Every year, thousands of dogs suffer from heat stroke, and unfortunately some do not survive. Heat stroke is not the same as having a ‘fever’; whereby other illnesses (usually an infection) cause the body temperature to rise above normal levels. Heat stroke occurs when the animals’ heatdissipating mechanisms cannot accommodate excessive heat and the body effectively begins to ‘melt’. It is caused by exposure to excessive ambient temperatures or failure of the body to cool itself efficiently.
In many cases owners are not aware that their dog is battling heat stroke until the condition is very advanced. Immediate emergency veterinary treatment is necessary to control the animals’ body temperature to try to prevent organ damage (which can ultimately lead to death). Therefore, early recognition of the signs of heat stroke by owners is critical to saving the animals’ life.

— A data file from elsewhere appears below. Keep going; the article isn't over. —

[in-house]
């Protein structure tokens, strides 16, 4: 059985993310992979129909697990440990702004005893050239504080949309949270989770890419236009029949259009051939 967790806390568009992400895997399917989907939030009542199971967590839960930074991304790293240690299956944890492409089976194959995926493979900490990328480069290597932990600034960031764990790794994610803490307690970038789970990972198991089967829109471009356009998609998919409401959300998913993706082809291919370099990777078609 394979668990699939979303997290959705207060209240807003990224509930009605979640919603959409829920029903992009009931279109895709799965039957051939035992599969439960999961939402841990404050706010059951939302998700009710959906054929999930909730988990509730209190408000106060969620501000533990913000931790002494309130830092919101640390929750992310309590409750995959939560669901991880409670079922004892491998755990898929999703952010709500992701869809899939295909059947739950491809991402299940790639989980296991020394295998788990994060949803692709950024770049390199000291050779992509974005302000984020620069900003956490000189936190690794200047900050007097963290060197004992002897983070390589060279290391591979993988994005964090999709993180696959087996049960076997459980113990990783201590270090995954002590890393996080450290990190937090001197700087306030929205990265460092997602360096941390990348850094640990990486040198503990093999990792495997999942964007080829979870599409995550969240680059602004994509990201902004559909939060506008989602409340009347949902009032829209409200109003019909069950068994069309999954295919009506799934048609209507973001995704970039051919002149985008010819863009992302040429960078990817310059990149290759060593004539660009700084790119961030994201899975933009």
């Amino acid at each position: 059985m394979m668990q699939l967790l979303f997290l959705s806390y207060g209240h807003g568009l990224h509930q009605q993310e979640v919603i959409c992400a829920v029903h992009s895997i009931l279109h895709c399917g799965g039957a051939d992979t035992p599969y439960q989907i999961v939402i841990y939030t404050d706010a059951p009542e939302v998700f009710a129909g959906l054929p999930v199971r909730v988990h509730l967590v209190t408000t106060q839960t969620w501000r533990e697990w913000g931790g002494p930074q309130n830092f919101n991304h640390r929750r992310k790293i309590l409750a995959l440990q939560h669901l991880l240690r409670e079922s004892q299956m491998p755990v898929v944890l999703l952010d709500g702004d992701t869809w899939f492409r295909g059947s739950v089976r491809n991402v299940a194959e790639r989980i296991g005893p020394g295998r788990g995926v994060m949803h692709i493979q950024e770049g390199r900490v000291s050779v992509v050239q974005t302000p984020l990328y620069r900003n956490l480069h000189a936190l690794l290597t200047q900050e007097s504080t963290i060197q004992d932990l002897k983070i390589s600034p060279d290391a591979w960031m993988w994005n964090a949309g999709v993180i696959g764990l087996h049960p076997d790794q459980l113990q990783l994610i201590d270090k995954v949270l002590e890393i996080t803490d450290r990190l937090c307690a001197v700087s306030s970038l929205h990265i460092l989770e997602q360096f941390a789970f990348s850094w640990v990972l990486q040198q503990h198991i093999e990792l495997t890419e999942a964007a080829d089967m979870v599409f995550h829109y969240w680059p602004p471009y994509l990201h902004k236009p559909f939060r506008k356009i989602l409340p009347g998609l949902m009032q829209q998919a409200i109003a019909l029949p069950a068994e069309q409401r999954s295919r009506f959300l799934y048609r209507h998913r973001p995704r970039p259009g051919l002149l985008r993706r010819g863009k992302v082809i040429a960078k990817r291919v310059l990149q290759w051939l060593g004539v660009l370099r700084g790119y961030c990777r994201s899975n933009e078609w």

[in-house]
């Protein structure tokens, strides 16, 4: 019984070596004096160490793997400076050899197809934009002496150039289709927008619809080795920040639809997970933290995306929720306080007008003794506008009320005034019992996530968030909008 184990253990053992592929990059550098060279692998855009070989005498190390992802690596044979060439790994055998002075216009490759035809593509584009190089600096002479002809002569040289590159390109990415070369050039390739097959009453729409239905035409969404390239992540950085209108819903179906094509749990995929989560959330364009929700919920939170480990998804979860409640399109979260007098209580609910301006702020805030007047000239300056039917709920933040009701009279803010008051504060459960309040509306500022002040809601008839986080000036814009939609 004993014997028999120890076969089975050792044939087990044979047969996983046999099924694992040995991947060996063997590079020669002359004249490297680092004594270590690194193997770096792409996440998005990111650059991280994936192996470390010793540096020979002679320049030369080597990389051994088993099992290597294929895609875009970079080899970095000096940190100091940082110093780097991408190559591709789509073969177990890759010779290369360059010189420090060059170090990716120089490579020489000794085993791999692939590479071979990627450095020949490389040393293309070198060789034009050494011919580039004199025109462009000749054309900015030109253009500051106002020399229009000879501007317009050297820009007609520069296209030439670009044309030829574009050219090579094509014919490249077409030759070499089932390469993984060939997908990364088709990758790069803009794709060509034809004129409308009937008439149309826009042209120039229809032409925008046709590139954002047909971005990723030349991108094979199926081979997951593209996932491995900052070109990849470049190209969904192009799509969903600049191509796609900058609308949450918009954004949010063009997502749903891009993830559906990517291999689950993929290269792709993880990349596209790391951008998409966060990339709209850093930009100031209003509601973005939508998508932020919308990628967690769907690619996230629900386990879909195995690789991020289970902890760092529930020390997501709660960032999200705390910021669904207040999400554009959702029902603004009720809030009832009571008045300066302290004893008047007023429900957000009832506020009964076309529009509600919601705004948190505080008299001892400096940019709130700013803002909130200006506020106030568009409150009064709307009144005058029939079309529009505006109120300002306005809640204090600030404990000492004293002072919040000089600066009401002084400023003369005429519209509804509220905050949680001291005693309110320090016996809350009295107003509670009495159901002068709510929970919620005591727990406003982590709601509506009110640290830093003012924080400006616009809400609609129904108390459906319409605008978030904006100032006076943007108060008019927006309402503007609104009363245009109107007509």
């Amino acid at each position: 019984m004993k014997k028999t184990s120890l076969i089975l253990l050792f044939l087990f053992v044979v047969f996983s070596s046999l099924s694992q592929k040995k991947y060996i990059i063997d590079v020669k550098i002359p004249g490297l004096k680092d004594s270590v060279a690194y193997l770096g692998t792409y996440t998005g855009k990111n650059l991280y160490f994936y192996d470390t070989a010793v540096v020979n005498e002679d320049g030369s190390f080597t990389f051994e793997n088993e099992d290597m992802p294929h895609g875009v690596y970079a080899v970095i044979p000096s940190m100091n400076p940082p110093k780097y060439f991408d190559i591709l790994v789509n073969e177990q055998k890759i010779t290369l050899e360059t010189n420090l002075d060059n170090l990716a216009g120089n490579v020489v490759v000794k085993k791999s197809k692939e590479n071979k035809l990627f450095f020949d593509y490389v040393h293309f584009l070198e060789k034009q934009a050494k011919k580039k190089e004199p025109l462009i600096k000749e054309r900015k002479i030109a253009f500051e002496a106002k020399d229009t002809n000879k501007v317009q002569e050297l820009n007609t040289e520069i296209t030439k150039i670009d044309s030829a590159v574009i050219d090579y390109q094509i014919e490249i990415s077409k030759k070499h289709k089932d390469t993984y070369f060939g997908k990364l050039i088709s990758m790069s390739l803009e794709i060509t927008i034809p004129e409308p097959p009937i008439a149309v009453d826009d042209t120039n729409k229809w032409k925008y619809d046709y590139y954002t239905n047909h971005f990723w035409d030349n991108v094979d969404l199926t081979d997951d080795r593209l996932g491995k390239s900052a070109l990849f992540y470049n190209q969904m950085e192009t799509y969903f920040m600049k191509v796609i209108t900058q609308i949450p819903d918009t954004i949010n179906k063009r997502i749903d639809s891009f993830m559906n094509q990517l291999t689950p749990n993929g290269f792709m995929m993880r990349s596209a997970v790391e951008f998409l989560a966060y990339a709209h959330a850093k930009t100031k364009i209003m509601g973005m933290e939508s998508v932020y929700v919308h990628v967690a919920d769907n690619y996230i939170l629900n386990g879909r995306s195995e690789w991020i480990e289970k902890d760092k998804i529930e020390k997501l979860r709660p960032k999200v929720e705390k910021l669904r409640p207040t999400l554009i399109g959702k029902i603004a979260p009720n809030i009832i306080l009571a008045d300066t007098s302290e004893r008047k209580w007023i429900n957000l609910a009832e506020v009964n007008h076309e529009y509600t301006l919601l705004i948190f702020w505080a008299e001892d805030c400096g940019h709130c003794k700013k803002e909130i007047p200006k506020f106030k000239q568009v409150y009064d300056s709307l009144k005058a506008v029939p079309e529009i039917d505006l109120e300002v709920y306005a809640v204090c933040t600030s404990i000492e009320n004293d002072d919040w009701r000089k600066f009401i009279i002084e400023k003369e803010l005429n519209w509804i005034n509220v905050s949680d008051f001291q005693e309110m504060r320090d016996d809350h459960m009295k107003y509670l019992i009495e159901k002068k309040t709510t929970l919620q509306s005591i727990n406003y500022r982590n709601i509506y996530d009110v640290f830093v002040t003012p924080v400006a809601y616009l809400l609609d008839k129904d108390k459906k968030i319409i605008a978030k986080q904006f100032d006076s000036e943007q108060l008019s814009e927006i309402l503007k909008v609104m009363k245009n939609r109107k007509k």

NOTE! Brachycephalic (short-nosed) dog breeds such as Boxers, Pugs & Bulldogs are at greater risk of heat stroke due to their physical characteristics, so their owners need to be especially aware of heat stress risks and symptoms.
Veterinary professionals are appealing to motorists to realise the dangers of leaving animals, especially dogs, unattended in cars and on the back of ute trays this summer.
“Cars left stationary in warm weather become ovens and dogs can develop heat stroke and suffer a cruel death in only six minutes. Ute trays also become extremely hot so these dogs can suffer a similar fate.”
RSPCA NSW Chief Veterinarian Dr. Magdoline Awad
Cooling your pet quickly is very important.
Wet their coat with cool (not ice cold) water and transport them to a veterinary clinic as soon as possible. Ensure the car is kept cool on the journey. Phone ahead if possible so the vet can prepare for your arrival and assist you. Severe hyperthermia can affect nearly every system in the body and can be fatal.